"After the abject failure of the media to expose the myth of WMD and Iraq, the cheerleading coverage of 'embedded' reporters, and the transmission of propaganda to the American people . . . aren't we owed some good, sustained and thorough reporting on this?" Conyers wrote.

Critics, however, note that the memo by Richard Dearlove, then head of British intelligence, offered no specifics about any cooking of the intelligence books and could easily have been drawn from ongoing news accounts about the administration gearing up for war. In February 2002, for example, the Los Angeles Times reported that "serious planning is underway within the Bush administration for a campaign against Iraqi President Saddam Hussein" that could include military action. In August 2002, shortly after the memo was written, The Washington Post reported that "an increasingly contentious debate is underway within the Bush administration over how to topple Iraqi President Saddam Hussein, with the civilian leadership pushing for innovative solutions using smaller numbers of troops and military planners repeatedly responding with more cautious approaches that would employ far larger forces."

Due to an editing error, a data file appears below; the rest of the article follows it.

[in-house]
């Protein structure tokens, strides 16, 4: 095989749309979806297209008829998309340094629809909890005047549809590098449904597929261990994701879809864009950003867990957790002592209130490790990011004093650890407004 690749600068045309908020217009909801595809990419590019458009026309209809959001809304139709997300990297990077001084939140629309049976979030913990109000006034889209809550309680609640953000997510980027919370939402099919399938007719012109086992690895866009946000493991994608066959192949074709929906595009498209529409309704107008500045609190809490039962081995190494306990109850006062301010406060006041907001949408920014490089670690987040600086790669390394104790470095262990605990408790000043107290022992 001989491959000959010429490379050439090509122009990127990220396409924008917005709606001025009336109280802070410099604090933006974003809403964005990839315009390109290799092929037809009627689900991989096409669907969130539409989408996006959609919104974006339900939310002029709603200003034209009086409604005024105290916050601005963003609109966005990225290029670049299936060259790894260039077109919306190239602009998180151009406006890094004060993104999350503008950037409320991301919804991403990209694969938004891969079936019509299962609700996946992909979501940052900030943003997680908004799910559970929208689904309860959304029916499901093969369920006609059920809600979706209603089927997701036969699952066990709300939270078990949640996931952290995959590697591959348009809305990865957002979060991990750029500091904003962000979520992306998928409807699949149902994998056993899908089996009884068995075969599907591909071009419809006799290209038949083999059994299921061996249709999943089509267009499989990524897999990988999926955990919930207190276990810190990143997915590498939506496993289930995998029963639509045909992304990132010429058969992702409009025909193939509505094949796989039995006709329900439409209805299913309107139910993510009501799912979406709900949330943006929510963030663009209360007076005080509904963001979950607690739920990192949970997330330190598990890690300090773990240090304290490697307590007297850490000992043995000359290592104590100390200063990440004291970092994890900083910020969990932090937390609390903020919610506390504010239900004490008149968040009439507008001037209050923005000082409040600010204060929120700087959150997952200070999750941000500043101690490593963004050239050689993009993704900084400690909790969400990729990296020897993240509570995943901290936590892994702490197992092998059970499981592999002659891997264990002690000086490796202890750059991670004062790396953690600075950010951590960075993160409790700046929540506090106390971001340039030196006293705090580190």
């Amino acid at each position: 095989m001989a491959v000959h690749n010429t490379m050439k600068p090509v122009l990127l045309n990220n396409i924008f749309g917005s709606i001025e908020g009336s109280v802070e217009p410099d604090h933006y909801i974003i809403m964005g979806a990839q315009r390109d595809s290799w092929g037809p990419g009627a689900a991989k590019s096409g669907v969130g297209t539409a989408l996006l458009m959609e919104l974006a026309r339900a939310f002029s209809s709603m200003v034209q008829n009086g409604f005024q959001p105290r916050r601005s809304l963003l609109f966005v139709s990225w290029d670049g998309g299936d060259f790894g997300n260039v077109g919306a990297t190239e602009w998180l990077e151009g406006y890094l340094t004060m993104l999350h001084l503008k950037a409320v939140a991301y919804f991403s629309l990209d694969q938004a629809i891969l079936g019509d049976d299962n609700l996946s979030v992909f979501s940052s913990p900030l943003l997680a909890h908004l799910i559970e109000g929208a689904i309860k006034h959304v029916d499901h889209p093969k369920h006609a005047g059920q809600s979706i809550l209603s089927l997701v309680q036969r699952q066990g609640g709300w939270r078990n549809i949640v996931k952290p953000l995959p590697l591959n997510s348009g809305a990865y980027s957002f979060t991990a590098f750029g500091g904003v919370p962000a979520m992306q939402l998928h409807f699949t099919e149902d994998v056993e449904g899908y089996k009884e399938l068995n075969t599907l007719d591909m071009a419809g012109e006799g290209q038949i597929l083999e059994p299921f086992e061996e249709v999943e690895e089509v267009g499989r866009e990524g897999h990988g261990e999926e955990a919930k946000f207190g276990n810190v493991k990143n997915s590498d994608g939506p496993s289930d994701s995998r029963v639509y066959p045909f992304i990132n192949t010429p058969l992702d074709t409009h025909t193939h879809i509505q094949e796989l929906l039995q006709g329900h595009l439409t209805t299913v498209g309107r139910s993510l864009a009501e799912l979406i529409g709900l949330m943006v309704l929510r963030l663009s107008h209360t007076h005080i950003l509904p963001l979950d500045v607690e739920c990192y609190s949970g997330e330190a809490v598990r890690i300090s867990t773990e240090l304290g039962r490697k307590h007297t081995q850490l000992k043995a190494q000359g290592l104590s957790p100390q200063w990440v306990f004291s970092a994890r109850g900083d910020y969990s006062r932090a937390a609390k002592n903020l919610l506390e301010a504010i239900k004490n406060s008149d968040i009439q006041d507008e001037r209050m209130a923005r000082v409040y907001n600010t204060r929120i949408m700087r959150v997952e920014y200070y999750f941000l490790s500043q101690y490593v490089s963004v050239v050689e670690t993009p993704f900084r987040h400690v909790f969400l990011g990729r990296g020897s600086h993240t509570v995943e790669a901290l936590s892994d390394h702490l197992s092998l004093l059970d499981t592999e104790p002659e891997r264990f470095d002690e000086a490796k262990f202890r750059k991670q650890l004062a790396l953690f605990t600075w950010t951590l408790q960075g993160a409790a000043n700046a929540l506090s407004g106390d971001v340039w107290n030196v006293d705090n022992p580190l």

But the long and bitter debate that followed the war created a climate in which the memo would be seized upon by critics of the administration.

On May 2, the day after the story hit Rupert Murdoch's Sunday Times, the New York Times dealt with the memo in a dispatch from London on the final days of Blair's reelection campaign, beginning in the 10th paragraph.

Asked why the paper did not follow up for weeks, Washington bureau chief Philip Taubman told the Times's public editor, or ombudsman: "Given what has been reported about war planning in Washington, the revelations about the Downing Street meeting did not seem like a bolt from the blue."

John Walcott, Washington bureau chief of Knight Ridder Newspapers, co-authored a substantial story about the memo on May 6, although some of the chain's papers, such as the Philadelphia Inquirer, did not run it.